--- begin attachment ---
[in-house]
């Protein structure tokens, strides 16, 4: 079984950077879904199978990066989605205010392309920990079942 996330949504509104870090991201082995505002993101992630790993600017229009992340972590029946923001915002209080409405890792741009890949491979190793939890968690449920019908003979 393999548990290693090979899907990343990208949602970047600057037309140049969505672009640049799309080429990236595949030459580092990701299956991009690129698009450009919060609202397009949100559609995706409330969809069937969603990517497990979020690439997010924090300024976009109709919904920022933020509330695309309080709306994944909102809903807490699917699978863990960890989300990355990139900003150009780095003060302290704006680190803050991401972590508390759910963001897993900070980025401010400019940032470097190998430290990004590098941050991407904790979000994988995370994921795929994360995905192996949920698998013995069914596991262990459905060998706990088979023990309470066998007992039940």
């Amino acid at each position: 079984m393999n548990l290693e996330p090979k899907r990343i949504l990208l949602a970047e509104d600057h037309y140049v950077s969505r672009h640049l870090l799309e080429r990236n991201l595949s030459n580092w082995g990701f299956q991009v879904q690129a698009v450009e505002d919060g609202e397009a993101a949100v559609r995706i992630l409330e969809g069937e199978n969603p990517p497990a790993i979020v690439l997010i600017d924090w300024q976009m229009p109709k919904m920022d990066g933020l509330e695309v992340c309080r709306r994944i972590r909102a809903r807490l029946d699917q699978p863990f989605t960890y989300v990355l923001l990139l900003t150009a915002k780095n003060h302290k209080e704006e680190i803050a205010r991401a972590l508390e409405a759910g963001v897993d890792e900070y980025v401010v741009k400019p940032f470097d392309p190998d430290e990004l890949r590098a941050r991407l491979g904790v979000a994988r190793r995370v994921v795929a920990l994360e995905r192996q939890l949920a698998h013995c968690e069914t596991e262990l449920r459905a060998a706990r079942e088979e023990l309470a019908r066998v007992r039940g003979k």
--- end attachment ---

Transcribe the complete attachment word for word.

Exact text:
[in-house]
């Protein structure tokens, strides 16, 4: 079984950077879904199978990066989605205010392309920990079942 996330949504509104870090991201082995505002993101992630790993600017229009992340972590029946923001915002209080409405890792741009890949491979190793939890968690449920019908003979 393999548990290693090979899907990343990208949602970047600057037309140049969505672009640049799309080429990236595949030459580092990701299956991009690129698009450009919060609202397009949100559609995706409330969809069937969603990517497990979020690439997010924090300024976009109709919904920022933020509330695309309080709306994944909102809903807490699917699978863990960890989300990355990139900003150009780095003060302290704006680190803050991401972590508390759910963001897993900070980025401010400019940032470097190998430290990004590098941050991407904790979000994988995370994921795929994360995905192996949920698998013995069914596991262990459905060998706990088979023990309470066998007992039940």
């Amino acid at each position: 079984m393999n548990l290693e996330p090979k899907r990343i949504l990208l949602a970047e509104d600057h037309y140049v950077s969505r672009h640049l870090l799309e080429r990236n991201l595949s030459n580092w082995g990701f299956q991009v879904q690129a698009v450009e505002d919060g609202e397009a993101a949100v559609r995706i992630l409330e969809g069937e199978n969603p990517p497990a790993i979020v690439l997010i600017d924090w300024q976009m229009p109709k919904m920022d990066g933020l509330e695309v992340c309080r709306r994944i972590r909102a809903r807490l029946d699917q699978p863990f989605t960890y989300v990355l923001l990139l900003t150009a915002k780095n003060h302290k209080e704006e680190i803050a205010r991401a972590l508390e409405a759910g963001v897993d890792e900070y980025v401010v741009k400019p940032f470097d392309p190998d430290e990004l890949r590098a941050r991407l491979g904790v979000a994988r190793r995370v994921v795929a920990l994360e995905r192996q939890l949920a698998h013995c968690e069914t596991e262990l449920r459905a060998a706990r079942e088979e023990l309470a019908r066998v007992r039940g003979k």